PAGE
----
The COVID-19 pandemic was indeed a challenging time for food companies and the supply chain. It was a period where businesses are not compromising food safety at any moment.
Staff hygiene and safety awareness are two of the most vital attributes in preventing COVID-19 in any food establishment. Companies confirmed their response in various health protocols by implementing restrictive hygiene procedures and using additional personal protective equipment (PPE).
Companies that offer food service solutions such as Lakeside Manufacturing are also responding to the health crisis by offering quick ship support items, sanitation stations, and PPE storage. All these tools allowed restaurants to ensure proper food handling with food safety protocols in mind.
Although more people are now getting their vaccines, food companies aren’t taking a backseat from observing food safety in their businesses. People have become more critical about what they consume and how companies are responding to the health situation. That said, it’s about time we start assessing how newly introduced food safety practices will change the food industry in the post-pandemic era.
Digital approach to food safety
The pandemic has highlighted how virtual tools are proving their speed, efficiency, and cost-effectiveness in meeting food safety concerns both for food companies and supply chains at local, regional, and global levels.
Food companies may expect consumers’ trust will be of utmost importance post-pandemic. People are putting their confidence in businesses that the food they will consume remains free from any health hazards. To bolster consumers’ trust, we’ll be seeing more food manufacturers, suppliers, and companies utilize technology to meet food safety standards and monitor hazards, such as fraud cases, border rejections, and food recalls.
The digital era will further promote a culture of smarter food safety that will cause radical changes in the food supply chain. Companies will share and collaborate their knowledge in the food system while promoting mobilization, empowerment, and connection to food supply data. From there, companies will be able to identify trends, risks, and patterns surrounding food safety.
Data platforms will also prove their capabilities in generating insights and identifying trends related to food sectors and detect potential hazards for raw materials. Having access to this information will prove useful in enhancing the quality and safety of food.
Reevaluating food sustainability
The year 2020 was an era of reckoning for the global food system. COVID-19 revealed the many faults of food supply chains which remain to be centralized and operate on a just-in-time basis. This approach has caused considerable delays in the food supply through supply shortages, panic buying, and increasing food waste problems. Meanwhile, agencies are expecting developing countries are likely to suffer from the ‘hunger pandemic’ as more people starve because of food insecurity.
As we reevaluate the basic concepts of the food sector such as supply and safety, other food safety concepts such as visibility and transparency will also come into focus in terms of product manufacturing and sourcing. This will encourage global consumers to prioritize food products they believe are healthy and locally made.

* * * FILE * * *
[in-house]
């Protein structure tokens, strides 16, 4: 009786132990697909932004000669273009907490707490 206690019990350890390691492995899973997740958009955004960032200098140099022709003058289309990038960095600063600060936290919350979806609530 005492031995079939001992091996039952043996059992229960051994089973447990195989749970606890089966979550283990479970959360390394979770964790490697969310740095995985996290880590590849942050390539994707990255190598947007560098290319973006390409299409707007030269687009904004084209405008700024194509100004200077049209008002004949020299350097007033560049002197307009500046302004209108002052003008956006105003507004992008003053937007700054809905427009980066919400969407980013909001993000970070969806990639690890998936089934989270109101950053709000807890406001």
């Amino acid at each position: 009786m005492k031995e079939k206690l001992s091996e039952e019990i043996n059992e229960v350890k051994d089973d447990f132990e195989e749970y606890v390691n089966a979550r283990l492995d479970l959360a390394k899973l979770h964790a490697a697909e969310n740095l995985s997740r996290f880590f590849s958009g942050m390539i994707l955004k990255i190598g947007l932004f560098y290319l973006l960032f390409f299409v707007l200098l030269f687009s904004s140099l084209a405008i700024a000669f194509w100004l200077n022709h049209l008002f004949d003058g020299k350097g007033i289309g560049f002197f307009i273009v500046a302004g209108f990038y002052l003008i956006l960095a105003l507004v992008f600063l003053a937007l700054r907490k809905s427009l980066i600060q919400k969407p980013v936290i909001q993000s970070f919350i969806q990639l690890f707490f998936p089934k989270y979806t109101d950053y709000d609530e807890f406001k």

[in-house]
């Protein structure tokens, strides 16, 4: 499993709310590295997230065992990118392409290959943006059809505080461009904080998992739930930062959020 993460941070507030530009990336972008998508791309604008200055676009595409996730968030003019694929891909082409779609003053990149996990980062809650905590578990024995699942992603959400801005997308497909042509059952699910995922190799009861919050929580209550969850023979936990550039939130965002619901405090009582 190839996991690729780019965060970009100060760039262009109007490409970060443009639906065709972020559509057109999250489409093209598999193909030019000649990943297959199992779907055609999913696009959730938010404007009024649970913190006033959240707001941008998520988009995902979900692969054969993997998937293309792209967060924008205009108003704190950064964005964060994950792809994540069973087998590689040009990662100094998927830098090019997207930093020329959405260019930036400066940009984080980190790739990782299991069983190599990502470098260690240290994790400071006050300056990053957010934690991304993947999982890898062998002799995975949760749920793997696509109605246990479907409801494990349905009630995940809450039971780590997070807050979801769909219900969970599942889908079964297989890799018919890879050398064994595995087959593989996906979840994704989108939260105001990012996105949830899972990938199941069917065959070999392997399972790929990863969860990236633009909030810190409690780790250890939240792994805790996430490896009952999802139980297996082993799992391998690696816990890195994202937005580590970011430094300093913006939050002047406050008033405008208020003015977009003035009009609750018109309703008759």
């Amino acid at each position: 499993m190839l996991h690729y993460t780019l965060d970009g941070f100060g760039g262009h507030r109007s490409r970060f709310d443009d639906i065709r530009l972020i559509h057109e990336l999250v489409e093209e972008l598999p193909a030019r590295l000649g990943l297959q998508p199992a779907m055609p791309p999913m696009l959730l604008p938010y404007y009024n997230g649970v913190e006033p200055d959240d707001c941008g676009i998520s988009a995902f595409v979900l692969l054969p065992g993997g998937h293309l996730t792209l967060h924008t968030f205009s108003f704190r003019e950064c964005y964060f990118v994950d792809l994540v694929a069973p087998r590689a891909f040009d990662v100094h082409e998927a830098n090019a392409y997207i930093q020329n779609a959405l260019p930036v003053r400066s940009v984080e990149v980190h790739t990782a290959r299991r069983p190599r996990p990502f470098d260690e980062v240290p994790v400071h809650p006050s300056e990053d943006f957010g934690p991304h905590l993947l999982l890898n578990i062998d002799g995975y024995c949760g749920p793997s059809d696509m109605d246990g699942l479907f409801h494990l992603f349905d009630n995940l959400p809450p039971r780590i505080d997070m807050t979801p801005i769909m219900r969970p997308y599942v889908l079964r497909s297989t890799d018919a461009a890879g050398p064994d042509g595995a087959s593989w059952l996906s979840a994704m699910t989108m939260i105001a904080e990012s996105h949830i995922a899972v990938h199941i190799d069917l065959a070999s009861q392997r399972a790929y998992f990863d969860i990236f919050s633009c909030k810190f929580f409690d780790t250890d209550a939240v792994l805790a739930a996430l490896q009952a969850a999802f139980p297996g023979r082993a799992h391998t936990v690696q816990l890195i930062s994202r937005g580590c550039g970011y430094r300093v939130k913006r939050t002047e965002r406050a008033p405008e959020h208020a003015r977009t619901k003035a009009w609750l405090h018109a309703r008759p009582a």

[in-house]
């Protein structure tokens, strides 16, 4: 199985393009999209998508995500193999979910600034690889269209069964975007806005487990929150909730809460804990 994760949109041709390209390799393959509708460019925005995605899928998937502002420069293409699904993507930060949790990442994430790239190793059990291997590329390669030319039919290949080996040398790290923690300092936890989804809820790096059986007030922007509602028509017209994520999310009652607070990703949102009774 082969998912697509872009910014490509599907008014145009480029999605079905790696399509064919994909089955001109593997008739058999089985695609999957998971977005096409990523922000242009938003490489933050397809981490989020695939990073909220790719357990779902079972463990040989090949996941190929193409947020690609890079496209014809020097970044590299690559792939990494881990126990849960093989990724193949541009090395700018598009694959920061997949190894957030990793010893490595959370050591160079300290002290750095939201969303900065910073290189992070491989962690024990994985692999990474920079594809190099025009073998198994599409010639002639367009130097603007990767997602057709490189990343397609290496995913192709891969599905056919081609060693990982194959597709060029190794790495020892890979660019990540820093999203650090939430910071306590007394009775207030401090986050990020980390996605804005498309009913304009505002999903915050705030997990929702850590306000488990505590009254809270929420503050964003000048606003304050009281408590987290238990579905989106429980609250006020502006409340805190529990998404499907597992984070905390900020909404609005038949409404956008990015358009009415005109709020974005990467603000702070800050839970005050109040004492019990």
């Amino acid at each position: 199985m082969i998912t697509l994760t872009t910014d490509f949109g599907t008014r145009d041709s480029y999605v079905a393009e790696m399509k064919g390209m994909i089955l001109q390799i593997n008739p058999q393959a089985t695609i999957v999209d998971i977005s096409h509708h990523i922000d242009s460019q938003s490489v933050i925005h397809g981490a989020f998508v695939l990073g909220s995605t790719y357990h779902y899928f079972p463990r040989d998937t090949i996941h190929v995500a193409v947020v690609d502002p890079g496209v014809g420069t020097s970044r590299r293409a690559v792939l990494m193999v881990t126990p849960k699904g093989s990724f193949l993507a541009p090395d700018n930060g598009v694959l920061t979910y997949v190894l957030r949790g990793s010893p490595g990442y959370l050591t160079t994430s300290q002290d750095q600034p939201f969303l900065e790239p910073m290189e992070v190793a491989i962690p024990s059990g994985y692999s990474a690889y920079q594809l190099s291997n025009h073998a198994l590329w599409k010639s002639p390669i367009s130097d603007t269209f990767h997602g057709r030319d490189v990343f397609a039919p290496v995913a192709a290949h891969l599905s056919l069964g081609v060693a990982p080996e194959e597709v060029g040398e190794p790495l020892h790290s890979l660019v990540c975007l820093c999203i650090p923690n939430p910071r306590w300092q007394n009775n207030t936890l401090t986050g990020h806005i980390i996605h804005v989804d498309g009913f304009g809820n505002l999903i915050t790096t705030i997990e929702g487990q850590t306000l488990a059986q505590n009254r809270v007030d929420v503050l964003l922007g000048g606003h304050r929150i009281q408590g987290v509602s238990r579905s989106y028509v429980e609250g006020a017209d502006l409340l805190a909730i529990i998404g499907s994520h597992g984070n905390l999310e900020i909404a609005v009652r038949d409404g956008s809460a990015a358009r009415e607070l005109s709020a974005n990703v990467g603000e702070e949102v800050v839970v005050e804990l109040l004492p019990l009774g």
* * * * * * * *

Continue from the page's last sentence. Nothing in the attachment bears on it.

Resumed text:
Food production practices involving large-scale animal farming and chemical overuse in monoculture cropping processes negatively affect the supply of natural resources, causing alarming levels of greenhouse gas emissions. Another concern is the poor farming practices in industrial animal farming that gather large populations of livestock in small spaces, making them a potential breeding ground for other viruses.
Revamping food safety policies
Although people can only contract COVID-19 through airborne transmission, and the risk of acquiring it through food is very low, people are still having concerns about this possibility.
The pandemic has pushed people to reevaluate food concepts, from wet markets to the consumption of wild animals. This increased alertness on food safety can cause shifts in consumer behaviors and changes in food safety policies, such as offering supplies for direct sales, formalizing micro and small food enterprises, and leveraging digital tools to ensure safety and better investments in food infrastructure,
The Food and Drug Administration is currently doing its initiatives in learning how to strengthen modern technology in food companies, including the role of the Internet of things (IoT) (e.g., data logs, probes, and digital sensors). Integrating IoT in the global supply chain can provide a significant impact in automating data capture and allowing businesses to survive in these uncertain times while prioritizing potential hazards and risks.
The pandemic has caused significant shifts in the food industry, pushing restaurant owners and food retailers to rethink their food safety practices. As the current food safety culture incorporates updates into government regulations and food safety system standards, business owners should use this opportunity to shift and plan their food preparation habits to better prepare them for future health risks.